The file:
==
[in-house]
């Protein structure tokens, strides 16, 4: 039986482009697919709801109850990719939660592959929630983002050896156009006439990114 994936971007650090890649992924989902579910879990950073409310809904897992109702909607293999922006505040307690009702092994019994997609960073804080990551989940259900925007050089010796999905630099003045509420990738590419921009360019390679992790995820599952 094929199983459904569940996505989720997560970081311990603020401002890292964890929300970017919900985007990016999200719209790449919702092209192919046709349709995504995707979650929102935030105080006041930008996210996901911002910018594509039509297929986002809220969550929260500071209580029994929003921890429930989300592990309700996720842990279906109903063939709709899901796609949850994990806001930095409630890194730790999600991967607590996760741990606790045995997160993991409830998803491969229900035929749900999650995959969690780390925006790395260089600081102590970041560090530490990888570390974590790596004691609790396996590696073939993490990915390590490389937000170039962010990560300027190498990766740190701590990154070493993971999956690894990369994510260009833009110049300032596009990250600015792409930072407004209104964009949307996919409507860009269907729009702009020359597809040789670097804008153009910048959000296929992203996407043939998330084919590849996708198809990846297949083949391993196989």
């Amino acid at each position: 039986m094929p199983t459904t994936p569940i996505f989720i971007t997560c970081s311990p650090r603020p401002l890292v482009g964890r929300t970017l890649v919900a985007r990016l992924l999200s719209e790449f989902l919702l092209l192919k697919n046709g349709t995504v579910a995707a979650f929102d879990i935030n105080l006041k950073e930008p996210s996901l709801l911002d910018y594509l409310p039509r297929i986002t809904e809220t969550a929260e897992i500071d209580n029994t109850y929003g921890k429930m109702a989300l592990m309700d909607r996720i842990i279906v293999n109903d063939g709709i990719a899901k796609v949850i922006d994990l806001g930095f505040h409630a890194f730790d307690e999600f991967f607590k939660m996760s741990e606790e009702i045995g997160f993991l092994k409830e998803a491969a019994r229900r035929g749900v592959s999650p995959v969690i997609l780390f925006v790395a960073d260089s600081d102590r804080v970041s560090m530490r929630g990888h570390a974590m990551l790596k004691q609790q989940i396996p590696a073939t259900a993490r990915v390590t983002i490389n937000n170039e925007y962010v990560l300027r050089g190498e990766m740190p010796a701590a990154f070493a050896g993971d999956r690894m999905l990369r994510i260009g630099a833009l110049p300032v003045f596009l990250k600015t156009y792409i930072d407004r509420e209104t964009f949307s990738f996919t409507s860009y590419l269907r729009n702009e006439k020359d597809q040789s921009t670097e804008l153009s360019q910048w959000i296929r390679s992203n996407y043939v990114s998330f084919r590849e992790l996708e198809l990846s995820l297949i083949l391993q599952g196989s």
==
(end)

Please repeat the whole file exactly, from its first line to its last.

[in-house]
């Protein structure tokens, strides 16, 4: 039986482009697919709801109850990719939660592959929630983002050896156009006439990114 994936971007650090890649992924989902579910879990950073409310809904897992109702909607293999922006505040307690009702092994019994997609960073804080990551989940259900925007050089010796999905630099003045509420990738590419921009360019390679992790995820599952 094929199983459904569940996505989720997560970081311990603020401002890292964890929300970017919900985007990016999200719209790449919702092209192919046709349709995504995707979650929102935030105080006041930008996210996901911002910018594509039509297929986002809220969550929260500071209580029994929003921890429930989300592990309700996720842990279906109903063939709709899901796609949850994990806001930095409630890194730790999600991967607590996760741990606790045995997160993991409830998803491969229900035929749900999650995959969690780390925006790395260089600081102590970041560090530490990888570390974590790596004691609790396996590696073939993490990915390590490389937000170039962010990560300027190498990766740190701590990154070493993971999956690894990369994510260009833009110049300032596009990250600015792409930072407004209104964009949307996919409507860009269907729009702009020359597809040789670097804008153009910048959000296929992203996407043939998330084919590849996708198809990846297949083949391993196989």
């Amino acid at each position: 039986m094929p199983t459904t994936p569940i996505f989720i971007t997560c970081s311990p650090r603020p401002l890292v482009g964890r929300t970017l890649v919900a985007r990016l992924l999200s719209e790449f989902l919702l092209l192919k697919n046709g349709t995504v579910a995707a979650f929102d879990i935030n105080l006041k950073e930008p996210s996901l709801l911002d910018y594509l409310p039509r297929i986002t809904e809220t969550a929260e897992i500071d209580n029994t109850y929003g921890k429930m109702a989300l592990m309700d909607r996720i842990i279906v293999n109903d063939g709709i990719a899901k796609v949850i922006d994990l806001g930095f505040h409630a890194f730790d307690e999600f991967f607590k939660m996760s741990e606790e009702i045995g997160f993991l092994k409830e998803a491969a019994r229900r035929g749900v592959s999650p995959v969690i997609l780390f925006v790395a960073d260089s600081d102590r804080v970041s560090m530490r929630g990888h570390a974590m990551l790596k004691q609790q989940i396996p590696a073939t259900a993490r990915v390590t983002i490389n937000n170039e925007y962010v990560l300027r050089g190498e990766m740190p010796a701590a990154f070493a050896g993971d999956r690894m999905l990369r994510i260009g630099a833009l110049p300032v003045f596009l990250k600015t156009y792409i930072d407004r509420e209104t964009f949307s990738f996919t409507s860009y590419l269907r729009n702009e006439k020359d597809q040789s921009t670097e804008l153009s360019q910048w959000i296929r390679s992203n996407y043939v990114s998330f084919r590849e992790l996708e198809l990846s995820l297949i083949l391993q599952g196989s």